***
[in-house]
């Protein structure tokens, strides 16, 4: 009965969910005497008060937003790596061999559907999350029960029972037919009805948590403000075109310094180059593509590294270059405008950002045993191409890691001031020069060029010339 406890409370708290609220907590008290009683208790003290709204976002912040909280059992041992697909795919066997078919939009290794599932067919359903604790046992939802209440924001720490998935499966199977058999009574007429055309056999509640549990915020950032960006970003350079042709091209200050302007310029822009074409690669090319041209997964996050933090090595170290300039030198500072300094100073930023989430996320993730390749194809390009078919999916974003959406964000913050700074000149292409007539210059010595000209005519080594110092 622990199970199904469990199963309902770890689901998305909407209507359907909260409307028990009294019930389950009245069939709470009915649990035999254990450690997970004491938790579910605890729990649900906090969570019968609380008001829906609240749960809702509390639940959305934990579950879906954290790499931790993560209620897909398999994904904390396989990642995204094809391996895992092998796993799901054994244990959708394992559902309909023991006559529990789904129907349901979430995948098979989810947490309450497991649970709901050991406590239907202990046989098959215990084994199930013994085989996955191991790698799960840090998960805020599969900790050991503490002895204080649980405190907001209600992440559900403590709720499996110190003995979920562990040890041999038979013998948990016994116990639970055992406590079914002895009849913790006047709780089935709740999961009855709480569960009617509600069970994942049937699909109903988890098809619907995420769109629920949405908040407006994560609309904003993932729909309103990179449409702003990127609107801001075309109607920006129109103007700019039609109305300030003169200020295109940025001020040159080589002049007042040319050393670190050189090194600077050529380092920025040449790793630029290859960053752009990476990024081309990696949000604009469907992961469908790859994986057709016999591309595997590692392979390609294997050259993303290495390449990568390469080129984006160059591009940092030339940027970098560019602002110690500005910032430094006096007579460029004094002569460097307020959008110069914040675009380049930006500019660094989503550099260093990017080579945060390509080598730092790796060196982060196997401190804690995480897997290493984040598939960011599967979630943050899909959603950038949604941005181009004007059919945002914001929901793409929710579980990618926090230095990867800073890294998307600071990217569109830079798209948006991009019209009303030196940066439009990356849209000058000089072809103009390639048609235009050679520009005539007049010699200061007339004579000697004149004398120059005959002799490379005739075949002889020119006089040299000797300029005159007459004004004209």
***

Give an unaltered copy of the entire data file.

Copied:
[in-house]
């Protein structure tokens, strides 16, 4: 009965969910005497008060937003790596061999559907999350029960029972037919009805948590403000075109310094180059593509590294270059405008950002045993191409890691001031020069060029010339 406890409370708290609220907590008290009683208790003290709204976002912040909280059992041992697909795919066997078919939009290794599932067919359903604790046992939802209440924001720490998935499966199977058999009574007429055309056999509640549990915020950032960006970003350079042709091209200050302007310029822009074409690669090319041209997964996050933090090595170290300039030198500072300094100073930023989430996320993730390749194809390009078919999916974003959406964000913050700074000149292409007539210059010595000209005519080594110092 622990199970199904469990199963309902770890689901998305909407209507359907909260409307028990009294019930389950009245069939709470009915649990035999254990450690997970004491938790579910605890729990649900906090969570019968609380008001829906609240749960809702509390639940959305934990579950879906954290790499931790993560209620897909398999994904904390396989990642995204094809391996895992092998796993799901054994244990959708394992559902309909023991006559529990789904129907349901979430995948098979989810947490309450497991649970709901050991406590239907202990046989098959215990084994199930013994085989996955191991790698799960840090998960805020599969900790050991503490002895204080649980405190907001209600992440559900403590709720499996110190003995979920562990040890041999038979013998948990016994116990639970055992406590079914002895009849913790006047709780089935709740999961009855709480569960009617509600069970994942049937699909109903988890098809619907995420769109629920949405908040407006994560609309904003993932729909309103990179449409702003990127609107801001075309109607920006129109103007700019039609109305300030003169200020295109940025001020040159080589002049007042040319050393670190050189090194600077050529380092920025040449790793630029290859960053752009990476990024081309990696949000604009469907992961469908790859994986057709016999591309595997590692392979390609294997050259993303290495390449990568390469080129984006160059591009940092030339940027970098560019602002110690500005910032430094006096007579460029004094002569460097307020959008110069914040675009380049930006500019660094989503550099260093990017080579945060390509080598730092790796060196982060196997401190804690995480897997290493984040598939960011599967979630943050899909959603950038949604941005181009004007059919945002914001929901793409929710579980990618926090230095990867800073890294998307600071990217569109830079798209948006991009019209009303030196940066439009990356849209000058000089072809103009390639048609235009050679520009005539007049010699200061007339004579000697004149004398120059005959002799490379005739075949002889020119006089040299000797300029005159007459004004004209």